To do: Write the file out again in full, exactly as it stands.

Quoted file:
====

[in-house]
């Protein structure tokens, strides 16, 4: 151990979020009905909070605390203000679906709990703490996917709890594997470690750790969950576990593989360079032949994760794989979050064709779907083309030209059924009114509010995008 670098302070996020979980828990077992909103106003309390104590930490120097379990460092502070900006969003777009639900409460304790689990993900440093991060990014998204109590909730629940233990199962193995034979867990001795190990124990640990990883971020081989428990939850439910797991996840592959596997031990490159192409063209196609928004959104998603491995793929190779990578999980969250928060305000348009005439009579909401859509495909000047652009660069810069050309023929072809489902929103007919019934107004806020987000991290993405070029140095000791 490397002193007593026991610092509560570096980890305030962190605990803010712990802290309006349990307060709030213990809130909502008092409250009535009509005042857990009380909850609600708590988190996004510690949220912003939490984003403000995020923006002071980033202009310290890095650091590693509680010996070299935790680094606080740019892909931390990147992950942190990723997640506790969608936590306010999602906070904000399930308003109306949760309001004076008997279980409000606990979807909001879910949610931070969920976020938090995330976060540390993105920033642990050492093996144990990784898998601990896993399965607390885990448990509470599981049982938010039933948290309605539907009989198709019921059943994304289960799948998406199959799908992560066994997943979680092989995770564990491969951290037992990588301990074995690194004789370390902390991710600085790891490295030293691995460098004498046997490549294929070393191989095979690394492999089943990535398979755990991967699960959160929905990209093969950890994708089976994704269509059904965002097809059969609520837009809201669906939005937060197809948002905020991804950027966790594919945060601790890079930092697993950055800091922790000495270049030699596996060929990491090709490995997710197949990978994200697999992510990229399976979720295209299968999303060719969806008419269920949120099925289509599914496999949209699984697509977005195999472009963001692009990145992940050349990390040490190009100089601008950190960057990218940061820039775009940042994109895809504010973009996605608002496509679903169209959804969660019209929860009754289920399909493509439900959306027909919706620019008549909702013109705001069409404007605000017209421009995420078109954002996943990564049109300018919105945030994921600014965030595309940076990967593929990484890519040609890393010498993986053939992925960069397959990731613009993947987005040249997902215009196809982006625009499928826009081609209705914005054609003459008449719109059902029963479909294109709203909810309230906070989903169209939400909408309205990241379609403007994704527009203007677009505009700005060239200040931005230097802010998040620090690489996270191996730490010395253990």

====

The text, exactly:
[in-house]
């Protein structure tokens, strides 16, 4: 151990979020009905909070605390203000679906709990703490996917709890594997470690750790969950576990593989360079032949994760794989979050064709779907083309030209059924009114509010995008 670098302070996020979980828990077992909103106003309390104590930490120097379990460092502070900006969003777009639900409460304790689990993900440093991060990014998204109590909730629940233990199962193995034979867990001795190990124990640990990883971020081989428990939850439910797991996840592959596997031990490159192409063209196609928004959104998603491995793929190779990578999980969250928060305000348009005439009579909401859509495909000047652009660069810069050309023929072809489902929103007919019934107004806020987000991290993405070029140095000791 490397002193007593026991610092509560570096980890305030962190605990803010712990802290309006349990307060709030213990809130909502008092409250009535009509005042857990009380909850609600708590988190996004510690949220912003939490984003403000995020923006002071980033202009310290890095650091590693509680010996070299935790680094606080740019892909931390990147992950942190990723997640506790969608936590306010999602906070904000399930308003109306949760309001004076008997279980409000606990979807909001879910949610931070969920976020938090995330976060540390993105920033642990050492093996144990990784898998601990896993399965607390885990448990509470599981049982938010039933948290309605539907009989198709019921059943994304289960799948998406199959799908992560066994997943979680092989995770564990491969951290037992990588301990074995690194004789370390902390991710600085790891490295030293691995460098004498046997490549294929070393191989095979690394492999089943990535398979755990991967699960959160929905990209093969950890994708089976994704269509059904965002097809059969609520837009809201669906939005937060197809948002905020991804950027966790594919945060601790890079930092697993950055800091922790000495270049030699596996060929990491090709490995997710197949990978994200697999992510990229399976979720295209299968999303060719969806008419269920949120099925289509599914496999949209699984697509977005195999472009963001692009990145992940050349990390040490190009100089601008950190960057990218940061820039775009940042994109895809504010973009996605608002496509679903169209959804969660019209929860009754289920399909493509439900959306027909919706620019008549909702013109705001069409404007605000017209421009995420078109954002996943990564049109300018919105945030994921600014965030595309940076990967593929990484890519040609890393010498993986053939992925960069397959990731613009993947987005040249997902215009196809982006625009499928826009081609209705914005054609003459008449719109059902029963479909294109709203909810309230906070989903169209939400909408309205990241379609403007994704527009203007677009505009700005060239200040931005230097802010998040620090690489996270191996730490010395253990």